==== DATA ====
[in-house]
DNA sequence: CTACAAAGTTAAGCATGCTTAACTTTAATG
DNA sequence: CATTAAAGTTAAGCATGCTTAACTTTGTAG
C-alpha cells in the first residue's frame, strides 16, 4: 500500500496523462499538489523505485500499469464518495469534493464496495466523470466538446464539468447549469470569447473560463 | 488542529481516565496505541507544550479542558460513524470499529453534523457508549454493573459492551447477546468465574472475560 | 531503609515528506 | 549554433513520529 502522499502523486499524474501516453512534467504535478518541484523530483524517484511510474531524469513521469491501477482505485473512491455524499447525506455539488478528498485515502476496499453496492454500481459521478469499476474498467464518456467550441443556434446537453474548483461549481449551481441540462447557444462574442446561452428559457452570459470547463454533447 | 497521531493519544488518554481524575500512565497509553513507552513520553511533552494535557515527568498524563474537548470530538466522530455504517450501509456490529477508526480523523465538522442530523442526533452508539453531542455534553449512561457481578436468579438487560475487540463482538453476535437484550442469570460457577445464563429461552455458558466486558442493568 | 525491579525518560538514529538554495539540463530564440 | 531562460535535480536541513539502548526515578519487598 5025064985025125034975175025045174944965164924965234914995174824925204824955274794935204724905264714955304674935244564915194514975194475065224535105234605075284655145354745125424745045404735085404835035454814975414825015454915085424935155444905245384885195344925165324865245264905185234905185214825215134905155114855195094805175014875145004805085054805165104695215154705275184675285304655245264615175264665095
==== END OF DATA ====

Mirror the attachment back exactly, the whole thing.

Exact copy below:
[in-house]
DNA sequence: CTACAAAGTTAAGCATGCTTAACTTTAATG
DNA sequence: CATTAAAGTTAAGCATGCTTAACTTTGTAG
C-alpha cells in the first residue's frame, strides 16, 4: 500500500496523462499538489523505485500499469464518495469534493464496495466523470466538446464539468447549469470569447473560463 | 488542529481516565496505541507544550479542558460513524470499529453534523457508549454493573459492551447477546468465574472475560 | 531503609515528506 | 549554433513520529 502522499502523486499524474501516453512534467504535478518541484523530483524517484511510474531524469513521469491501477482505485473512491455524499447525506455539488478528498485515502476496499453496492454500481459521478469499476474498467464518456467550441443556434446537453474548483461549481449551481441540462447557444462574442446561452428559457452570459470547463454533447 | 497521531493519544488518554481524575500512565497509553513507552513520553511533552494535557515527568498524563474537548470530538466522530455504517450501509456490529477508526480523523465538522442530523442526533452508539453531542455534553449512561457481578436468579438487560475487540463482538453476535437484550442469570460457577445464563429461552455458558466486558442493568 | 525491579525518560538514529538554495539540463530564440 | 531562460535535480536541513539502548526515578519487598 5025064985025125034975175025045174944965164924965234914995174824925204824955274794935204724905264714955304674935244564915194514975194475065224535105234605075284655145354745125424745045404735085404835035454814975414825015454915085424935155444905245384885195344925165324865245264905185234905185214825215134905155114855195094805175014875145004805085054805165104695215154705275184675285304655245264615175264665095